By Stan Sorscher, WFTC Board President and former Boeing Engineer
When we negotiate a new trade deal, the US International Trade Commission prepares an official economic report. Their report on TPP came out last week.
The ITC methodology makes very optimistic assumptions. The ITC’s predictions of gains from CAFTA, Korea and other deals were contradicted by huge trade deficits with Korea, lost jobs, and disruption of the economies and social structures in Central America resulting in the flood of children out of Central America, into the US.
The ITC report on TPP predicts a microscopic overall increase in GDP due to TPP after 15 years. Agriculture may benefit slightly, manufacturing will be worse off, and our overall trade deficit will increase.
The Coalition for a Prosperous America summarizes the report in this graphic.
The “best case” gain from TPP is the tiny sliver, which is well within the measurement error for GDP.
But wait! Who gets that tiny gain? The gains from trade will be divided up the same way gains from productivity are divided up. That is, whoever has bargaining power will take the biggest share.
Workers do not see their interests in TPP. The rules in TPP will give market power to global companies, not to workers or communities.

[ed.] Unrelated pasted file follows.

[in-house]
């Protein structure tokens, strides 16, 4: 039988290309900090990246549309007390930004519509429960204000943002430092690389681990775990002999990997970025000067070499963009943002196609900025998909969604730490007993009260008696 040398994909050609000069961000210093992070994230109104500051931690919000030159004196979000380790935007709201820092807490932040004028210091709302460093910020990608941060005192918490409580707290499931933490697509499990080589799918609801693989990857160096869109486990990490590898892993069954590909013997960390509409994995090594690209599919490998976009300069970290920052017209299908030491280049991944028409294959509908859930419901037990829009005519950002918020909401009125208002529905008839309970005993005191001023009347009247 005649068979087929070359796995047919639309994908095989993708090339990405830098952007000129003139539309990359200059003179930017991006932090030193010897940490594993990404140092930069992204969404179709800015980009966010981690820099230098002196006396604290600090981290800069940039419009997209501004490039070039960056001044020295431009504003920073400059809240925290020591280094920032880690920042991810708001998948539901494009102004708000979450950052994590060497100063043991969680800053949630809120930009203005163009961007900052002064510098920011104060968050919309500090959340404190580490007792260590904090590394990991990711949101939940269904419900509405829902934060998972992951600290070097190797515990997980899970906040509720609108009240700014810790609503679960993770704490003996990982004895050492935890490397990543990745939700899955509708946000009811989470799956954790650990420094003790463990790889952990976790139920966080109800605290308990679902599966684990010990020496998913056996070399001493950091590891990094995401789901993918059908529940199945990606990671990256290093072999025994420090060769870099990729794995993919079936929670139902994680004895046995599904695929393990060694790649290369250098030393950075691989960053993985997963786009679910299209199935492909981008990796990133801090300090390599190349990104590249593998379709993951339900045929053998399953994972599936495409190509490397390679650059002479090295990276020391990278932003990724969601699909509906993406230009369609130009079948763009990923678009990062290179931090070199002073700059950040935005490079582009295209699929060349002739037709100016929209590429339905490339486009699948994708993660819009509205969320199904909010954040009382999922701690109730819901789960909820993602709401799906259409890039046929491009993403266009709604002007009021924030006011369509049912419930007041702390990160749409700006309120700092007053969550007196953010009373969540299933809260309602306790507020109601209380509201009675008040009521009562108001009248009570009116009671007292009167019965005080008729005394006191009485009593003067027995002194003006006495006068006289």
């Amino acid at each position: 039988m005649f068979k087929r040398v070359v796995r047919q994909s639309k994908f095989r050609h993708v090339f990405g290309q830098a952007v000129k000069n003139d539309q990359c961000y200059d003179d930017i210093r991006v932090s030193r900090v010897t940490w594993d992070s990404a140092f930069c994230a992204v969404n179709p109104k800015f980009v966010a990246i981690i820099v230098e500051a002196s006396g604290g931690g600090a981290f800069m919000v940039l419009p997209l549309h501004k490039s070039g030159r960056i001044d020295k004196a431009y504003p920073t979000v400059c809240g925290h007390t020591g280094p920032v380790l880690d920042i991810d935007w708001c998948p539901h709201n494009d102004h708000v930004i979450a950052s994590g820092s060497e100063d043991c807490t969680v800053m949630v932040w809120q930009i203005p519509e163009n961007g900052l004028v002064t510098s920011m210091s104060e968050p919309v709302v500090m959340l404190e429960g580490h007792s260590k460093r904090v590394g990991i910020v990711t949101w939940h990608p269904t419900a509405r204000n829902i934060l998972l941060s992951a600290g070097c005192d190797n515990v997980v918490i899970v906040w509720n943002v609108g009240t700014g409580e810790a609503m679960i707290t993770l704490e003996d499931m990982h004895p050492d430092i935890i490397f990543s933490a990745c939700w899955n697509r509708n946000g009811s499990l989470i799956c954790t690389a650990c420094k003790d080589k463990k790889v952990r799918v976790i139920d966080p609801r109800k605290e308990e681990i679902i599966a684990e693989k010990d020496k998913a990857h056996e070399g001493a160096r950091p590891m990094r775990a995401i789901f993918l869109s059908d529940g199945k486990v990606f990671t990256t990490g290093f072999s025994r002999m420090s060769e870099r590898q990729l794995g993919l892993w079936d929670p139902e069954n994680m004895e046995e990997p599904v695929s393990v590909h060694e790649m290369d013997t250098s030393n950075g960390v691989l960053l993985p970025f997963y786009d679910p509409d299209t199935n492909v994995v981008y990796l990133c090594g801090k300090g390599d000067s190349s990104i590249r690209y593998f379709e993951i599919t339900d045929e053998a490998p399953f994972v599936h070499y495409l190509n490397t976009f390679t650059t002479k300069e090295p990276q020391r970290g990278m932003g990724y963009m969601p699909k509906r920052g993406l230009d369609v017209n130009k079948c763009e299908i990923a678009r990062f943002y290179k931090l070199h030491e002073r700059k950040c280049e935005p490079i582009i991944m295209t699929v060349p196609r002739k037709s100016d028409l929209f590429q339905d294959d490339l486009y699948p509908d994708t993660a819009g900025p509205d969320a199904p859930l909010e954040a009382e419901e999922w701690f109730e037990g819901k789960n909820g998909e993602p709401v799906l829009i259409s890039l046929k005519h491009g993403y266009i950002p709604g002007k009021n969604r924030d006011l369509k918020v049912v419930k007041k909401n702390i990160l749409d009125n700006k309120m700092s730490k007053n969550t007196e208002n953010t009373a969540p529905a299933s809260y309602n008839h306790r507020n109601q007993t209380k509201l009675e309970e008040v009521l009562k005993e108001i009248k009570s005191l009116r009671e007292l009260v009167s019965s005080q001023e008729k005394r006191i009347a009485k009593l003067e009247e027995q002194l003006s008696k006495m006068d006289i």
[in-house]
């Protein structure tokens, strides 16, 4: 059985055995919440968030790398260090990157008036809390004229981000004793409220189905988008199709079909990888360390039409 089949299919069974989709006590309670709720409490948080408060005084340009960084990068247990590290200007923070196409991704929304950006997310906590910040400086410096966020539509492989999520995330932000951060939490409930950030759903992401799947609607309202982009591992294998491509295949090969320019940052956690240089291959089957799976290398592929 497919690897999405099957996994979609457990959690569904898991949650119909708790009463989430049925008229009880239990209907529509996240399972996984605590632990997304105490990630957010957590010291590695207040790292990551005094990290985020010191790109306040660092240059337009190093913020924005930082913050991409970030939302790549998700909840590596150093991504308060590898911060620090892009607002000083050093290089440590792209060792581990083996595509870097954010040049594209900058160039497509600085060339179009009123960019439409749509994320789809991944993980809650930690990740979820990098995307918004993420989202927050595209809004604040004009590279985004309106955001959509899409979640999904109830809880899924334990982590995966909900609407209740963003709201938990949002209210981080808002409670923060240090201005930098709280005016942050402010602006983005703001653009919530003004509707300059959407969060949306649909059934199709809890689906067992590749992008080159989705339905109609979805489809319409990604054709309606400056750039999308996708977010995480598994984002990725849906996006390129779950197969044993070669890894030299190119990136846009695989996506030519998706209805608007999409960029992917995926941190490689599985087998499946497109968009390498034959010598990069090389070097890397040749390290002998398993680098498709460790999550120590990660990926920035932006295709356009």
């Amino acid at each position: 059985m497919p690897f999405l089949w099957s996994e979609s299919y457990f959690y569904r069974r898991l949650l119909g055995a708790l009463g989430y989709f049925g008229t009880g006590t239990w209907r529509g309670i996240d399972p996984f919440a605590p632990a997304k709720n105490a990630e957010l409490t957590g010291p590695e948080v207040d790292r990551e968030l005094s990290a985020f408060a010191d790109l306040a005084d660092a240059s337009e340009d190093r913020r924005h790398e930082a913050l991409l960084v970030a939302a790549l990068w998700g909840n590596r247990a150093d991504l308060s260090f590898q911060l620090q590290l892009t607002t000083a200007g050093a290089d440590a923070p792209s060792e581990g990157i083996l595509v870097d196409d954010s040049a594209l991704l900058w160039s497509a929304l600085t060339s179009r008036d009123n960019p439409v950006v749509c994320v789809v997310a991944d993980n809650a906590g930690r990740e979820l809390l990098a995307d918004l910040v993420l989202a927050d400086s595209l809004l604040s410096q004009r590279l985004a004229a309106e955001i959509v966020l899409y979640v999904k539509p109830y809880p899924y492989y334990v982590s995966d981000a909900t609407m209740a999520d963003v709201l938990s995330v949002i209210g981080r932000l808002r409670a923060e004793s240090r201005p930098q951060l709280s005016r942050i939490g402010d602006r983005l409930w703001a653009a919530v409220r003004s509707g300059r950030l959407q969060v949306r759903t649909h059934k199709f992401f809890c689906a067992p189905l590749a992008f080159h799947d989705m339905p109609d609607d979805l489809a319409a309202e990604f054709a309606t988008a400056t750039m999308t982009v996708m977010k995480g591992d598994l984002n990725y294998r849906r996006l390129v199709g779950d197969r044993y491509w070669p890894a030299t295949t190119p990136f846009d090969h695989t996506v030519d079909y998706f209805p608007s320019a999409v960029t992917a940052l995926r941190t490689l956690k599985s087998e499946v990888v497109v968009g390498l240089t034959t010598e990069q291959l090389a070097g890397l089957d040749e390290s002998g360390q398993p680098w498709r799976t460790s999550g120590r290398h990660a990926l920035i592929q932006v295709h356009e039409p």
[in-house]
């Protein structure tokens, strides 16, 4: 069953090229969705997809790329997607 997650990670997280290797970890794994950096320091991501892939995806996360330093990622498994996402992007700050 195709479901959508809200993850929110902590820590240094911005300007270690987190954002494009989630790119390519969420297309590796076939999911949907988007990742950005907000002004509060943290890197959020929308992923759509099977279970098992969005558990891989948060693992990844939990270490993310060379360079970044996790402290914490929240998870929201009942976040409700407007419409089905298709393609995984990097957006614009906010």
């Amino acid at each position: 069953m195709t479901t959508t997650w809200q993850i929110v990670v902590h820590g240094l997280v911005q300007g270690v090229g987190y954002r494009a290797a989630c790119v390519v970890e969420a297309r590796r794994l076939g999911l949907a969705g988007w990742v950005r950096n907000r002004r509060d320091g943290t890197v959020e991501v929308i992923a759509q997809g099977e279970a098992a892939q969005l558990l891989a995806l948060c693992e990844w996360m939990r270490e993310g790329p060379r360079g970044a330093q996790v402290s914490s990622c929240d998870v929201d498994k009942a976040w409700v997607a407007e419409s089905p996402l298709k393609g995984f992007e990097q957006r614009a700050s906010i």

In the global economy, workers in Vietnam, Malaysia, and Brunei will not see these gains. Workers in Indiana, Ohio, and Washington State will feel pressure to make concessions to keep their work from moving to Peru, Mexico, and Singapore.
The ITC report is an economic analysis. It does not measure our losses regarding environmental issues, public health, food security, internet freedom, or financial regulation. Those issues will be settled by the power relationships in TPP – in favor of global investors who wrote the language in TPP.
That little sliver can be seen one other way, That tiny slice of winners is the fraction of 1 percent of the country that benefits from our form of globalization, while the rest of us lose our political and economic power to protect the environment, and rebuild the middle class.
That’s the defining characteristic of a bad public policy. TPP is bad public policy.
Read the official Coalition for a Prosperous America statement on the ITC Report
Read the official Global Trade Watch statement on the ITC Report